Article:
Wednesday, December 30, 2020

Portraits of Life: Say Her Name; Say All Their Names

Reo Renee Holyfield

Reo Renee Holyfield
By John W. Fountain
HER NAME WAS Reo. Reo Renee. Reo Renee Holyfield. Say her name. Say all of their names. Dispel this cloud of enduring shame. And remember their lives, despite the pain. Let us lift them beyond the realm of invisibility. To speak even from their graves to the dearth of human civility here in this city where they were slain with no indemnity.

Where their killers mostly remain unpunished, unnamed, unfound or free. And there remains no sanctity. For the lives of women poor Black and Brown. No collective pubic outcry by this shimmering city where glitz, glam and fortune abound.

No justice for the 51 who now lie forever frozen in time, six feet underground. Or as ashes after cremation.

So for each of the 51, let us invoke this recitation: Say her name. Say all of their names: Angela Marieanna Ford. Charlotte W. Day. Winifred Shines. Brenda Cowart. Elaine Boneta. Saudia Banks. Bessie Scott. Gwendolyn Williams. Jody Grissom.

“It’s fire on the inside. I’m still feeling it like they just told me the news the other day. I don't think it’s going to go away.”
 -Ricardo Holyfield, Reo's cousin

Loraine Harris. Dellie Jones. Celeste Jackson. Nancie Walker. Tarika Jones. Linda Green. Rosenda Barocio. LaTonya Keeler. Reo Renee Holyfield… Say their names.

“The media’s blatant disregard for minority victims of violence has reverberating consequences on a number of levels,” writes Cheryl L. Neely, author of “You’re Dead So What? Media, Police and the Invisibility of Black Women As Victims of Homicide. “First, it is clear that when society cares about victims of crime, and can empathize with their experience, the result is public outrage that has a catalytic effect on police response…”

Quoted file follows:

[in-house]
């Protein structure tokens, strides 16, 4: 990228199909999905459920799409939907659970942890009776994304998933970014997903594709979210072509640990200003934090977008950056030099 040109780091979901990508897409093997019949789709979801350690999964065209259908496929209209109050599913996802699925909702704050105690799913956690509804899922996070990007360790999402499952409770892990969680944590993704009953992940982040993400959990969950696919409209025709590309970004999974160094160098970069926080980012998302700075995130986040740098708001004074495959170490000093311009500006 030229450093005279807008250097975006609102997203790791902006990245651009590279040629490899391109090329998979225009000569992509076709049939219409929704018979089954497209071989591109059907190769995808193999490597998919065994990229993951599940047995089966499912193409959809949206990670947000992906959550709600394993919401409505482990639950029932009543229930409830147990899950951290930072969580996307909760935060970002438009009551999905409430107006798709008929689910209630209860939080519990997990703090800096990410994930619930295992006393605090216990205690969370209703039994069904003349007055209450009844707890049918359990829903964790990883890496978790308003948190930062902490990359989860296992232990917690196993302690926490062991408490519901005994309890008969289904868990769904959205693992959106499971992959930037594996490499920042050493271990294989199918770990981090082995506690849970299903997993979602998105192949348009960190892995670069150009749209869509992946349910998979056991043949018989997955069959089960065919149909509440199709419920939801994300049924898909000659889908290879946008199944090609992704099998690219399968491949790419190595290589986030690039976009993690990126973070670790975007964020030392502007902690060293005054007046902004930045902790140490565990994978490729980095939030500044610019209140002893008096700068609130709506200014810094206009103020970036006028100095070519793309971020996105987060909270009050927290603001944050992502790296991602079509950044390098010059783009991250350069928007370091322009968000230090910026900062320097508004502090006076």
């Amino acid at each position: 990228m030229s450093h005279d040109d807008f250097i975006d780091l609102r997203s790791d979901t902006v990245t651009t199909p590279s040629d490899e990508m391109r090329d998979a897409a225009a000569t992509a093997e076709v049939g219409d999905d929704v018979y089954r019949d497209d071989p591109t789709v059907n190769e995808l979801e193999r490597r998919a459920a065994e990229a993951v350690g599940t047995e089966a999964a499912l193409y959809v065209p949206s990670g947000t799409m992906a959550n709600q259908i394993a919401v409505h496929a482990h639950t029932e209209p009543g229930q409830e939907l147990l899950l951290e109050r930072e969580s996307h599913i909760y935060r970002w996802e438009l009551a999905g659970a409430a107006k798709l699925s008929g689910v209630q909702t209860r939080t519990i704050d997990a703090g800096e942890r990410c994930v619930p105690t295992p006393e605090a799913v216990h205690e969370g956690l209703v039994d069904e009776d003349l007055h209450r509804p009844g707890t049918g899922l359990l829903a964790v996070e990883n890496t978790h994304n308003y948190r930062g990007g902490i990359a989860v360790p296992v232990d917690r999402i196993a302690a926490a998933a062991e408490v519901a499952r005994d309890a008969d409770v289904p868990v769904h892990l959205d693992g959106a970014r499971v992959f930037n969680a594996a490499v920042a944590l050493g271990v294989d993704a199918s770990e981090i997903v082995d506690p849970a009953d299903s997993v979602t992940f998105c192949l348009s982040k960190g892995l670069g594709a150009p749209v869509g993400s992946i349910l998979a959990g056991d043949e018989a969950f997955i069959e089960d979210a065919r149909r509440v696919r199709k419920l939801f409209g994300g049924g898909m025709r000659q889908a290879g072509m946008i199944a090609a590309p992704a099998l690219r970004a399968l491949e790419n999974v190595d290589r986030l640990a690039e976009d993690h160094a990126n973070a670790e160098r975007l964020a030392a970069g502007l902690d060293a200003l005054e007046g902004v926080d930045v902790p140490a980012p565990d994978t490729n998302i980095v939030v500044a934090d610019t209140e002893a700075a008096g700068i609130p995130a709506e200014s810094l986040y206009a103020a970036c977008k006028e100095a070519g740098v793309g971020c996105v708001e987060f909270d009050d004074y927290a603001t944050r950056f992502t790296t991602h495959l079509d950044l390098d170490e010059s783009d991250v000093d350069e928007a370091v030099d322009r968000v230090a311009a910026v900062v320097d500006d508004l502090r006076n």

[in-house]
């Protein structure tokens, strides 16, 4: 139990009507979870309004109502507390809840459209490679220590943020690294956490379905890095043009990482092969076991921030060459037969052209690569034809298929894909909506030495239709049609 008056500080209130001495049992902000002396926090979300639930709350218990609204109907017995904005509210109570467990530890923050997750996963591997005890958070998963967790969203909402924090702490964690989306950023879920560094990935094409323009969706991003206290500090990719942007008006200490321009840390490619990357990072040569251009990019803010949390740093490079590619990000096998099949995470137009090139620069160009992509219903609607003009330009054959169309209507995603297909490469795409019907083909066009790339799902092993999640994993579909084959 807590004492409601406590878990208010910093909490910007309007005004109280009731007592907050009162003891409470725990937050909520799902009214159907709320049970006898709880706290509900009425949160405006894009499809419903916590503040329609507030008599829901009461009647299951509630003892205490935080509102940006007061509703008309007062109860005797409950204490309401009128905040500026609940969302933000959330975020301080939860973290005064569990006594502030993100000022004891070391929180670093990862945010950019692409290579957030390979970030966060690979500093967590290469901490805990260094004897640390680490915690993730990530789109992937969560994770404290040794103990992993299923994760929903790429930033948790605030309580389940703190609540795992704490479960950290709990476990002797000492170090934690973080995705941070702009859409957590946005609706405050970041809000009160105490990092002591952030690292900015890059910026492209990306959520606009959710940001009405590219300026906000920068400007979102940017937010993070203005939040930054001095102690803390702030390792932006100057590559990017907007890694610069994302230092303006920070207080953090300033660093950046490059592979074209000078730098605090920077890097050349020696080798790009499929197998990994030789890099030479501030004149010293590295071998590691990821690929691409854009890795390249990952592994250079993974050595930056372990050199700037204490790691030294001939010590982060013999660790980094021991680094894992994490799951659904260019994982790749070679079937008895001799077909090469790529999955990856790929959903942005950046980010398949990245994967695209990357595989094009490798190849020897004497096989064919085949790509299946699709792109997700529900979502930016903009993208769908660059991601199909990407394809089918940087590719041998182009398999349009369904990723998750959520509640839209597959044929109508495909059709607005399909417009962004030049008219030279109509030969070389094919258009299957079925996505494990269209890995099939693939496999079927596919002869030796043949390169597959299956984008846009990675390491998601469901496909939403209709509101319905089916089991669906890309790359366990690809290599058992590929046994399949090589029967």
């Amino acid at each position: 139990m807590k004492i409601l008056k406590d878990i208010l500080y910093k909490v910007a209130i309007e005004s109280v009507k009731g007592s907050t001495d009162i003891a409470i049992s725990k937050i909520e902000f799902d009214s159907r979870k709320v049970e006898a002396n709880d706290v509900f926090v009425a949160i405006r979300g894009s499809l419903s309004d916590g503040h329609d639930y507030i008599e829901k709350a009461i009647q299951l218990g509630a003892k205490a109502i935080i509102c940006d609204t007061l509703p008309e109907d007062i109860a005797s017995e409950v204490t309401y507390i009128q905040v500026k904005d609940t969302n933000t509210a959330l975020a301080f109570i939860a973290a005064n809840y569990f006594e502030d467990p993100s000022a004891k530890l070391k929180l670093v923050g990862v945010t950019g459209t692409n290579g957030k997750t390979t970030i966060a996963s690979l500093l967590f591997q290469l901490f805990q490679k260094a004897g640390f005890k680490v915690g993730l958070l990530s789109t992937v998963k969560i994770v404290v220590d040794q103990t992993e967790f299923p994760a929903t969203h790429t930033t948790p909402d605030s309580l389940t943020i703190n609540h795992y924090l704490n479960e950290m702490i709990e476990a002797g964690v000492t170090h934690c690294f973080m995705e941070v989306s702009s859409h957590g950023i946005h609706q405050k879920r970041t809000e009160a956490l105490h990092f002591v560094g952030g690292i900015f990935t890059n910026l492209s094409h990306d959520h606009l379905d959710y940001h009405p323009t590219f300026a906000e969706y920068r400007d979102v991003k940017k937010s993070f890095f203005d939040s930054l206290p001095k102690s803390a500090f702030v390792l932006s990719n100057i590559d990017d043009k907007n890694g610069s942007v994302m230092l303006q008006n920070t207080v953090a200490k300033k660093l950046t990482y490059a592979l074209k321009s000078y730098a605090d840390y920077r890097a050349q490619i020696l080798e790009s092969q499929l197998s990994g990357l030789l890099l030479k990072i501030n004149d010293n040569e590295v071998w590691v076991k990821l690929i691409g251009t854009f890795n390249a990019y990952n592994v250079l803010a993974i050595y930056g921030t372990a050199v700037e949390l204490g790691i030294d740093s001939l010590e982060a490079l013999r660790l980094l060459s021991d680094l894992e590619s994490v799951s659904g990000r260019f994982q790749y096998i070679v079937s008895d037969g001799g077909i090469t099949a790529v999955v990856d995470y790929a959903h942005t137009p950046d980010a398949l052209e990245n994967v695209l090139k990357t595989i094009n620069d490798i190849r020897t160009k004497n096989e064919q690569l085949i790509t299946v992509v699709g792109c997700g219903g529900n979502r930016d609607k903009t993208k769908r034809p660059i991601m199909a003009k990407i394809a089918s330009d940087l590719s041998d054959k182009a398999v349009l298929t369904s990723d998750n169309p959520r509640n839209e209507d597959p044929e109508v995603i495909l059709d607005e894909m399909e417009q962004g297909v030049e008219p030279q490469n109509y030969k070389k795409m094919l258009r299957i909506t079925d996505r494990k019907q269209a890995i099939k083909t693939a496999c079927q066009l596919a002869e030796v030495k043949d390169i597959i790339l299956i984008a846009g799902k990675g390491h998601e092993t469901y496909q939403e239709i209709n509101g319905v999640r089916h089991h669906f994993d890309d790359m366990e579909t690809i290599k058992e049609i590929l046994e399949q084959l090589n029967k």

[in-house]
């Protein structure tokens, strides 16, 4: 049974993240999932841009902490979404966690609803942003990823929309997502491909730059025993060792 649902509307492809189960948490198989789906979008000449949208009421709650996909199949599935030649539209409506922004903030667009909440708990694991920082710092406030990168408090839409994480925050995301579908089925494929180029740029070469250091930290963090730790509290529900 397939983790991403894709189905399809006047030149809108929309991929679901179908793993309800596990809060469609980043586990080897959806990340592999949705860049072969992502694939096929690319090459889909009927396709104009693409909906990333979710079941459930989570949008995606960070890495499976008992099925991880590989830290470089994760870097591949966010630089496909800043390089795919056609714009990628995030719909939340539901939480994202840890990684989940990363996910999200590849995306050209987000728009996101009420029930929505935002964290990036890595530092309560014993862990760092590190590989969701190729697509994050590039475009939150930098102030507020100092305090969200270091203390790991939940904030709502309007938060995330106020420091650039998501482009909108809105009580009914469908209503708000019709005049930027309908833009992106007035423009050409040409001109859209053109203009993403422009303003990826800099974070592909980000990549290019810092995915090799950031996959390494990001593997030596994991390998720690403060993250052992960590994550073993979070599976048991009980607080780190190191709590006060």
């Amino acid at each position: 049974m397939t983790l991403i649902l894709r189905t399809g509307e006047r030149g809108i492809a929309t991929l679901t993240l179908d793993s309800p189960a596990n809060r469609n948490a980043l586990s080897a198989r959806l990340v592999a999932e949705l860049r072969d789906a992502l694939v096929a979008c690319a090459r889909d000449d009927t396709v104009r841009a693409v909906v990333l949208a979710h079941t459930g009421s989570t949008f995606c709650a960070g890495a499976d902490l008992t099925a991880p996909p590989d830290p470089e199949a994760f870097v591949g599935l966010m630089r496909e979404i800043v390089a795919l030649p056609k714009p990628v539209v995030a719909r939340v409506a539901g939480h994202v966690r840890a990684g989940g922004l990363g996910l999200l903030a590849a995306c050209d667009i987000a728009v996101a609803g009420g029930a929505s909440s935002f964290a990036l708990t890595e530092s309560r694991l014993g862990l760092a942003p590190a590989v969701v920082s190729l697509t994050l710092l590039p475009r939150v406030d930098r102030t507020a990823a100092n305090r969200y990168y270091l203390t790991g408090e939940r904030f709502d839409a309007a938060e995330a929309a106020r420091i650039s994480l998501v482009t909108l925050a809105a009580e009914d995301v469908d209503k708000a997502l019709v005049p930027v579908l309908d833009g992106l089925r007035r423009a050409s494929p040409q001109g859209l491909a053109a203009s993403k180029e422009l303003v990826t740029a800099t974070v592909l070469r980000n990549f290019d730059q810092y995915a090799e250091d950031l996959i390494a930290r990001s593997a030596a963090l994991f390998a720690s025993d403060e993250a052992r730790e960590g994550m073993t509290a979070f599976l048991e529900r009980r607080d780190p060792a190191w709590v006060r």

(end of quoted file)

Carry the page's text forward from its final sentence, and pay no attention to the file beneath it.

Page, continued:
So say their names. Say all of their names. Reo. Her name was Reo...
Reo Renee Holyfield
Let us remove the stigma. Purge this enigma. Tell their stories beyond the gory details of how they died. Beyond how their bodies were discarded on the city’s South and West Sides.
Make the world to see their humanity. Stop this insanity. This incomprehensible profanity of mainstream media light cast on the mundane while mostly relegating to the shadows this matter so sacred, so consequential. So inhumane.

Say their names. Say all of their names… 

Latricia Hall. Lucyset (aka Mary) Thomas. Ethel Amerson. Michelle Davenport. Tamala Edwards. Makalavah Williams.

Precious Smith. Denise V. Torres. Wanda Hall. Yvette Mason. Shaniqua Williams. Margaret E. Gomez. Antoinette P. Simmons. Kelly Sarff. Veronica Frazier. Mary Ann Szatkowski. Theresa Bunn.

Say their names… Say all of their names. For if this many dogs had been slain, the city would arise. If their zip codes were different, would not we all still hear their cries? What if they were not mostly Black but white?

Would we not answer with the sound of fury and righteous indignation? Be more in tune to the reverberations of this tally? Let us now rally. Say her name. Say all of their names…